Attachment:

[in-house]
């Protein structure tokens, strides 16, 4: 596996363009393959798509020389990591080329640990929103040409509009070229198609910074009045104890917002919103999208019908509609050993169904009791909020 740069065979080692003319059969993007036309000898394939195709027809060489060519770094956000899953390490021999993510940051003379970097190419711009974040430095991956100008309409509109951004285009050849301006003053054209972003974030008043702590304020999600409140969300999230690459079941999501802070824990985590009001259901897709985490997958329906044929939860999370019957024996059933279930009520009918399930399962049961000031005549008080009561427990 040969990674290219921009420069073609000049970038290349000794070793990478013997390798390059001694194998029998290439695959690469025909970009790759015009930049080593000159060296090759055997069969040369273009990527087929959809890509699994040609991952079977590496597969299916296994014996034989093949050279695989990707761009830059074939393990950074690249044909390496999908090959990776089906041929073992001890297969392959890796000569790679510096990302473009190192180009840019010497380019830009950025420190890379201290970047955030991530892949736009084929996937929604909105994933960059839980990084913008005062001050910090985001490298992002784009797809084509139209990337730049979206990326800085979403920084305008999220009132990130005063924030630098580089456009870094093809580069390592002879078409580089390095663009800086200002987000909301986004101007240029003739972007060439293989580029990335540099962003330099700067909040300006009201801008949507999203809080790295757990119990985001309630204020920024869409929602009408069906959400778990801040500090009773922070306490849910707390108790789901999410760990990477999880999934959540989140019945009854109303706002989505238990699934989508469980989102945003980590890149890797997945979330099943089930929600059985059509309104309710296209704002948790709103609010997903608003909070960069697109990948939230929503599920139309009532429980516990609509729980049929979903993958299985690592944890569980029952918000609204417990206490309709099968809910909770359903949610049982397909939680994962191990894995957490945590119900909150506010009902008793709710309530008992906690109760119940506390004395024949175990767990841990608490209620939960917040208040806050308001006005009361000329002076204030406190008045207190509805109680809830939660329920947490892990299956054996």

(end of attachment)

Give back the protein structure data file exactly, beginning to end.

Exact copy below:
[in-house]
């Protein structure tokens, strides 16, 4: 596996363009393959798509020389990591080329640990929103040409509009070229198609910074009045104890917002919103999208019908509609050993169904009791909020 740069065979080692003319059969993007036309000898394939195709027809060489060519770094956000899953390490021999993510940051003379970097190419711009974040430095991956100008309409509109951004285009050849301006003053054209972003974030008043702590304020999600409140969300999230690459079941999501802070824990985590009001259901897709985490997958329906044929939860999370019957024996059933279930009520009918399930399962049961000031005549008080009561427990 040969990674290219921009420069073609000049970038290349000794070793990478013997390798390059001694194998029998290439695959690469025909970009790759015009930049080593000159060296090759055997069969040369273009990527087929959809890509699994040609991952079977590496597969299916296994014996034989093949050279695989990707761009830059074939393990950074690249044909390496999908090959990776089906041929073992001890297969392959890796000569790679510096990302473009190192180009840019010497380019830009950025420190890379201290970047955030991530892949736009084929996937929604909105994933960059839980990084913008005062001050910090985001490298992002784009797809084509139209990337730049979206990326800085979403920084305008999220009132990130005063924030630098580089456009870094093809580069390592002879078409580089390095663009800086200002987000909301986004101007240029003739972007060439293989580029990335540099962003330099700067909040300006009201801008949507999203809080790295757990119990985001309630204020920024869409929602009408069906959400778990801040500090009773922070306490849910707390108790789901999410760990990477999880999934959540989140019945009854109303706002989505238990699934989508469980989102945003980590890149890797997945979330099943089930929600059985059509309104309710296209704002948790709103609010997903608003909070960069697109990948939230929503599920139309009532429980516990609509729980049929979903993958299985690592944890569980029952918000609204417990206490309709099968809910909770359903949610049982397909939680994962191990894995957490945590119900909150506010009902008793709710309530008992906690109760119940506390004395024949175990767990841990608490209620939960917040208040806050308001006005009361000329002076204030406190008045207190509805109680809830939660329920947490892990299956054996």